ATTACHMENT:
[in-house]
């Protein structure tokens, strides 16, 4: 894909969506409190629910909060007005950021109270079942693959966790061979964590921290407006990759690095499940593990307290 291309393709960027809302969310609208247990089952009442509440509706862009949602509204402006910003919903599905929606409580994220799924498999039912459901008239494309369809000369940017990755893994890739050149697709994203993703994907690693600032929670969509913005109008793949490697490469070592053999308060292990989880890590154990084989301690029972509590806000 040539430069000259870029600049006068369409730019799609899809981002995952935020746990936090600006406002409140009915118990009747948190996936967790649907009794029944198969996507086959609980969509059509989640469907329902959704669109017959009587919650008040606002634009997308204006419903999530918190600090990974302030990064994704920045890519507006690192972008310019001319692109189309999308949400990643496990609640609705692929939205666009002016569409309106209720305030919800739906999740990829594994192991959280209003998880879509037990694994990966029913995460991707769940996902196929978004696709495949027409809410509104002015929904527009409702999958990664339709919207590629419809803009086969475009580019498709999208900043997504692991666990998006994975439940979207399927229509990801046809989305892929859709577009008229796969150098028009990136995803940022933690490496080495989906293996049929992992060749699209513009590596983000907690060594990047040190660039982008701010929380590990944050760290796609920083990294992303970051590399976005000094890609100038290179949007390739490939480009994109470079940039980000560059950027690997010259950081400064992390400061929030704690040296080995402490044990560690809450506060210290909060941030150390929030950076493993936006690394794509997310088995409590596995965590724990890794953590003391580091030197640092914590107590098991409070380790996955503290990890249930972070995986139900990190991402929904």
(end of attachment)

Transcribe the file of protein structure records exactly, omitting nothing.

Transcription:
[in-house]
């Protein structure tokens, strides 16, 4: 894909969506409190629910909060007005950021109270079942693959966790061979964590921290407006990759690095499940593990307290 291309393709960027809302969310609208247990089952009442509440509706862009949602509204402006910003919903599905929606409580994220799924498999039912459901008239494309369809000369940017990755893994890739050149697709994203993703994907690693600032929670969509913005109008793949490697490469070592053999308060292990989880890590154990084989301690029972509590806000 040539430069000259870029600049006068369409730019799609899809981002995952935020746990936090600006406002409140009915118990009747948190996936967790649907009794029944198969996507086959609980969509059509989640469907329902959704669109017959009587919650008040606002634009997308204006419903999530918190600090990974302030990064994704920045890519507006690192972008310019001319692109189309999308949400990643496990609640609705692929939205666009002016569409309106209720305030919800739906999740990829594994192991959280209003998880879509037990694994990966029913995460991707769940996902196929978004696709495949027409809410509104002015929904527009409702999958990664339709919207590629419809803009086969475009580019498709999208900043997504692991666990998006994975439940979207399927229509990801046809989305892929859709577009008229796969150098028009990136995803940022933690490496080495989906293996049929992992060749699209513009590596983000907690060594990047040190660039982008701010929380590990944050760290796609920083990294992303970051590399976005000094890609100038290179949007390739490939480009994109470079940039980000560059950027690997010259950081400064992390400061929030704690040296080995402490044990560690809450506060210290909060941030150390929030950076493993936006690394794509997310088995409590596995965590724990890794953590003391580091030197640092914590107590098991409070380790996955503290990890249930972070995986139900990190991402929904």